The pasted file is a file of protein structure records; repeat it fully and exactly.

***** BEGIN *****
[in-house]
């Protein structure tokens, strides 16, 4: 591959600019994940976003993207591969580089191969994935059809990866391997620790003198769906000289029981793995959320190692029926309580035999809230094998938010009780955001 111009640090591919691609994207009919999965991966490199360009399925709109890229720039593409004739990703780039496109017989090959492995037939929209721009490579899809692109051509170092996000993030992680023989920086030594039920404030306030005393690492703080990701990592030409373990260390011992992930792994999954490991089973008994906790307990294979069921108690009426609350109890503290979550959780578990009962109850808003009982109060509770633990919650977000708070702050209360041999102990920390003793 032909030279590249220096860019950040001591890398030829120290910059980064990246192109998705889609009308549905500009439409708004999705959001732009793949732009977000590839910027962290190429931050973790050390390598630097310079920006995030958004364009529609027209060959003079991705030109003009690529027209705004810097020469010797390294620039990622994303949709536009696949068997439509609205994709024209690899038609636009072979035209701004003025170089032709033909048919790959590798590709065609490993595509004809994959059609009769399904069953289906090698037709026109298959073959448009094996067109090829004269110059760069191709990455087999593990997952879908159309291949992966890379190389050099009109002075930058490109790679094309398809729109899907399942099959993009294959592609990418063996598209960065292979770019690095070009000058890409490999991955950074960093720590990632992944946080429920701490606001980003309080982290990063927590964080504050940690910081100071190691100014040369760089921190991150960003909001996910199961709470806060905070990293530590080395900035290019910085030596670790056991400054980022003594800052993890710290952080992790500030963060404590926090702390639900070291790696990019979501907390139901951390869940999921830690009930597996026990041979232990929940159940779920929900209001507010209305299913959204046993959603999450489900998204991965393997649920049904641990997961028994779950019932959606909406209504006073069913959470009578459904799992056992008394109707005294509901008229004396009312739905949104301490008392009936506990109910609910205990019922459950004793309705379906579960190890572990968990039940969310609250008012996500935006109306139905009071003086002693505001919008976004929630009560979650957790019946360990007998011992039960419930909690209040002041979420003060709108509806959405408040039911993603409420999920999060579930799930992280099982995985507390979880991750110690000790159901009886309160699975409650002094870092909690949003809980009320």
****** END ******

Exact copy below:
[in-house]
């Protein structure tokens, strides 16, 4: 591959600019994940976003993207591969580089191969994935059809990866391997620790003198769906000289029981793995959320190692029926309580035999809230094998938010009780955001 111009640090591919691609994207009919999965991966490199360009399925709109890229720039593409004739990703780039496109017989090959492995037939929209721009490579899809692109051509170092996000993030992680023989920086030594039920404030306030005393690492703080990701990592030409373990260390011992992930792994999954490991089973008994906790307990294979069921108690009426609350109890503290979550959780578990009962109850808003009982109060509770633990919650977000708070702050209360041999102990920390003793 032909030279590249220096860019950040001591890398030829120290910059980064990246192109998705889609009308549905500009439409708004999705959001732009793949732009977000590839910027962290190429931050973790050390390598630097310079920006995030958004364009529609027209060959003079991705030109003009690529027209705004810097020469010797390294620039990622994303949709536009696949068997439509609205994709024209690899038609636009072979035209701004003025170089032709033909048919790959590798590709065609490993595509004809994959059609009769399904069953289906090698037709026109298959073959448009094996067109090829004269110059760069191709990455087999593990997952879908159309291949992966890379190389050099009109002075930058490109790679094309398809729109899907399942099959993009294959592609990418063996598209960065292979770019690095070009000058890409490999991955950074960093720590990632992944946080429920701490606001980003309080982290990063927590964080504050940690910081100071190691100014040369760089921190991150960003909001996910199961709470806060905070990293530590080395900035290019910085030596670790056991400054980022003594800052993890710290952080992790500030963060404590926090702390639900070291790696990019979501907390139901951390869940999921830690009930597996026990041979232990929940159940779920929900209001507010209305299913959204046993959603999450489900998204991965393997649920049904641990997961028994779950019932959606909406209504006073069913959470009578459904799992056992008394109707005294509901008229004396009312739905949104301490008392009936506990109910609910205990019922459950004793309705379906579960190890572990968990039940969310609250008012996500935006109306139905009071003086002693505001919008976004929630009560979650957790019946360990007998011992039960419930909690209040002041979420003060709108509806959405408040039911993603409420999920999060579930799930992280099982995985507390979880991750110690000790159901009886309160699975409650002094870092909690949003809980009320």